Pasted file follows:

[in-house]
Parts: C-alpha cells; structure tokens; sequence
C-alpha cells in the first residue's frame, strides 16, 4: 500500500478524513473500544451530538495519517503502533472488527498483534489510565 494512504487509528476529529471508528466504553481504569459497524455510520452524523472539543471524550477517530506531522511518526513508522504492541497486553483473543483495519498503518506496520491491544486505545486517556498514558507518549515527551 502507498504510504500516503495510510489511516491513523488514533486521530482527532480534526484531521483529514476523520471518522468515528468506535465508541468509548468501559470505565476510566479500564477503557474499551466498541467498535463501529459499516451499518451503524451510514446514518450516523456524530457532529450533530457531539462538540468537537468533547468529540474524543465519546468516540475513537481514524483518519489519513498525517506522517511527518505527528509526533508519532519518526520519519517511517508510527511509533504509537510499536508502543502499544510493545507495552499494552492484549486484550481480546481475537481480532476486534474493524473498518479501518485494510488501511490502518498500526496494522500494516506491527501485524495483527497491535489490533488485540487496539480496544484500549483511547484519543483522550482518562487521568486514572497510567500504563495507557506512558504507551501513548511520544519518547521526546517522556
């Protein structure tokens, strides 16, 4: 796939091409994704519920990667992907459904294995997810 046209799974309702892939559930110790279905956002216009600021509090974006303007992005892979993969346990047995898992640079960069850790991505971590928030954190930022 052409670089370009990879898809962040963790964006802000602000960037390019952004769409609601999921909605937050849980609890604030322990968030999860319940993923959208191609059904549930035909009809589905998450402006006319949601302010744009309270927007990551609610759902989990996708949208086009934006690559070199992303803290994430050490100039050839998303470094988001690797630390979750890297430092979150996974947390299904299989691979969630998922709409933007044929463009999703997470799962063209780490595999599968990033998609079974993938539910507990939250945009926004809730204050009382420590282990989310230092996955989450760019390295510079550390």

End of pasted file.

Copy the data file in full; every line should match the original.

[in-house]
Parts: C-alpha cells; structure tokens; sequence
C-alpha cells in the first residue's frame, strides 16, 4: 500500500478524513473500544451530538495519517503502533472488527498483534489510565 494512504487509528476529529471508528466504553481504569459497524455510520452524523472539543471524550477517530506531522511518526513508522504492541497486553483473543483495519498503518506496520491491544486505545486517556498514558507518549515527551 502507498504510504500516503495510510489511516491513523488514533486521530482527532480534526484531521483529514476523520471518522468515528468506535465508541468509548468501559470505565476510566479500564477503557474499551466498541467498535463501529459499516451499518451503524451510514446514518450516523456524530457532529450533530457531539462538540468537537468533547468529540474524543465519546468516540475513537481514524483518519489519513498525517506522517511527518505527528509526533508519532519518526520519519517511517508510527511509533504509537510499536508502543502499544510493545507495552499494552492484549486484550481480546481475537481480532476486534474493524473498518479501518485494510488501511490502518498500526496494522500494516506491527501485524495483527497491535489490533488485540487496539480496544484500549483511547484519543483522550482518562487521568486514572497510567500504563495507557506512558504507551501513548511520544519518547521526546517522556
């Protein structure tokens, strides 16, 4: 796939091409994704519920990667992907459904294995997810 046209799974309702892939559930110790279905956002216009600021509090974006303007992005892979993969346990047995898992640079960069850790991505971590928030954190930022 052409670089370009990879898809962040963790964006802000602000960037390019952004769409609601999921909605937050849980609890604030322990968030999860319940993923959208191609059904549930035909009809589905998450402006006319949601302010744009309270927007990551609610759902989990996708949208086009934006690559070199992303803290994430050490100039050839998303470094988001690797630390979750890297430092979150996974947390299904299989691979969630998922709409933007044929463009999703997470799962063209780490595999599968990033998609079974993938539910507990939250945009926004809730204050009382420590282990989310230092996955989450760019390295510079550390």